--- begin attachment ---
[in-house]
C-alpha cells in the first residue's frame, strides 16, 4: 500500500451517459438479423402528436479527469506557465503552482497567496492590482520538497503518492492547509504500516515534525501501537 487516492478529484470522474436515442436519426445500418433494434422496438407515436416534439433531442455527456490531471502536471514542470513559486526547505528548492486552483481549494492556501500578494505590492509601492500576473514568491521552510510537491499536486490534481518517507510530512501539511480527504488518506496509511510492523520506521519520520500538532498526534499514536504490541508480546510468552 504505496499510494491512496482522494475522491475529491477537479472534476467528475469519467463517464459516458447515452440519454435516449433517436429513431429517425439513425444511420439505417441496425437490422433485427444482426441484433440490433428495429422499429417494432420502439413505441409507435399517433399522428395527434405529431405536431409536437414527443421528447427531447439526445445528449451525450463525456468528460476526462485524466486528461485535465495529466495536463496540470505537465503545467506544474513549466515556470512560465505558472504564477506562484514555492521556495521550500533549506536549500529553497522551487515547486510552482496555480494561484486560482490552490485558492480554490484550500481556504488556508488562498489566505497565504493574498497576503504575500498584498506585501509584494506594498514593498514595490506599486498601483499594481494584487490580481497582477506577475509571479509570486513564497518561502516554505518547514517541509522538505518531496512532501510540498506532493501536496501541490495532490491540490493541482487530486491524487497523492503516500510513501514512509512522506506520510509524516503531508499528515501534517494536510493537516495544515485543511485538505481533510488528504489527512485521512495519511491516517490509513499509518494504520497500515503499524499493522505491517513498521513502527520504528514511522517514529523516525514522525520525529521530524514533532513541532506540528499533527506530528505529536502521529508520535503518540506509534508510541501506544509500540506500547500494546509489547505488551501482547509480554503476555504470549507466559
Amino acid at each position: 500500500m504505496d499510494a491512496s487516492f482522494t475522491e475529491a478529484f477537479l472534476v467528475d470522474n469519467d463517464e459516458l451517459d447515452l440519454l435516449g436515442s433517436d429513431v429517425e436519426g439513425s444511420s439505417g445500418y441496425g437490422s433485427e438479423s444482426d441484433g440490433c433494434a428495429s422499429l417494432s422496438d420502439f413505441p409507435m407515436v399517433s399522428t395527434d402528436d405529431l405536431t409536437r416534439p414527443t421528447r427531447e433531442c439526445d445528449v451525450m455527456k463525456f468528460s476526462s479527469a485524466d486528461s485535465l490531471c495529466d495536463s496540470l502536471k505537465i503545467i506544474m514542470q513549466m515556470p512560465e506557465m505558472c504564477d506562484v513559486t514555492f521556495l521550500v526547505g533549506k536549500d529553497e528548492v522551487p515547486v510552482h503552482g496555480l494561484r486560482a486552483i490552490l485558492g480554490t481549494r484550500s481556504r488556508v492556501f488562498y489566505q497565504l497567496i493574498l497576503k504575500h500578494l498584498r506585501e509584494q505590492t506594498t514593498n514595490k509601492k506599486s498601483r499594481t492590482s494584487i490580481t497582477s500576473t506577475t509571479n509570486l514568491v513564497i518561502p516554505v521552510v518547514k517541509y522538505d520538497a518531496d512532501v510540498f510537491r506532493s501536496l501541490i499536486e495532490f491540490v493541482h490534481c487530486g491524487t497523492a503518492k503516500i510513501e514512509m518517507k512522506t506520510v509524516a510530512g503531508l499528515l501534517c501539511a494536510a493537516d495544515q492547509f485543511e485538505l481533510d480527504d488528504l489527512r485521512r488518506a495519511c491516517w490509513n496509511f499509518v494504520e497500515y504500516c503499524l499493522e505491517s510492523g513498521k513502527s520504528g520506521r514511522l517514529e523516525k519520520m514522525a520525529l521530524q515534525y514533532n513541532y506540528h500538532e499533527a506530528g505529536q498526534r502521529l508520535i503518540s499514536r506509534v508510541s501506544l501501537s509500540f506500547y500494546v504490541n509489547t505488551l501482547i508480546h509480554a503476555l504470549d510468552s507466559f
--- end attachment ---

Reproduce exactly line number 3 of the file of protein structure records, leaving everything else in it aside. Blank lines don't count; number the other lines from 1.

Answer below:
Amino acid at each position: 500500500m504505496d499510494a491512496s487516492f482522494t475522491e475529491a478529484f477537479l472534476v467528475d470522474n469519467d463517464e459516458l451517459d447515452l440519454l435516449g436515442s433517436d429513431v429517425e436519426g439513425s444511420s439505417g445500418y441496425g437490422s433485427e438479423s444482426d441484433g440490433c433494434a428495429s422499429l417494432s422496438d420502439f413505441p409507435m407515436v399517433s399522428t395527434d402528436d405529431l405536431t409536437r416534439p414527443t421528447r427531447e433531442c439526445d445528449v451525450m455527456k463525456f468528460s476526462s479527469a485524466d486528461s485535465l490531471c495529466d495536463s496540470l502536471k505537465i503545467i506544474m514542470q513549466m515556470p512560465e506557465m505558472c504564477d506562484v513559486t514555492f521556495l521550500v526547505g533549506k536549500d529553497e528548492v522551487p515547486v510552482h503552482g496555480l494561484r486560482a486552483i490552490l485558492g480554490t481549494r484550500s481556504r488556508v492556501f488562498y489566505q497565504l497567496i493574498l497576503k504575500h500578494l498584498r506585501e509584494q505590492t506594498t514593498n514595490k509601492k506599486s498601483r499594481t492590482s494584487i490580481t497582477s500576473t506577475t509571479n509570486l514568491v513564497i518561502p516554505v521552510v518547514k517541509y522538505d520538497a518531496d512532501v510540498f510537491r506532493s501536496l501541490i499536486e495532490f491540490v493541482h490534481c487530486g491524487t497523492a503518492k503516500i510513501e514512509m518517507k512522506t506520510v509524516a510530512g503531508l499528515l501534517c501539511a494536510a493537516d495544515q492547509f485543511e485538505l481533510d480527504d488528504l489527512r485521512r488518506a495519511c491516517w490509513n496509511f499509518v494504520e497500515y504500516c503499524l499493522e505491517s510492523g513498521k513502527s520504528g520506521r514511522l517514529e523516525k519520520m514522525a520525529l521530524q515534525y514533532n513541532y506540528h500538532e499533527a506530528g505529536q498526534r502521529l508520535i503518540s499514536r506509534v508510541s501506544l501501537s509500540f506500547y500494546v504490541n509489547t505488551l501482547i508480546h509480554a503476555l504470549d510468552s507466559f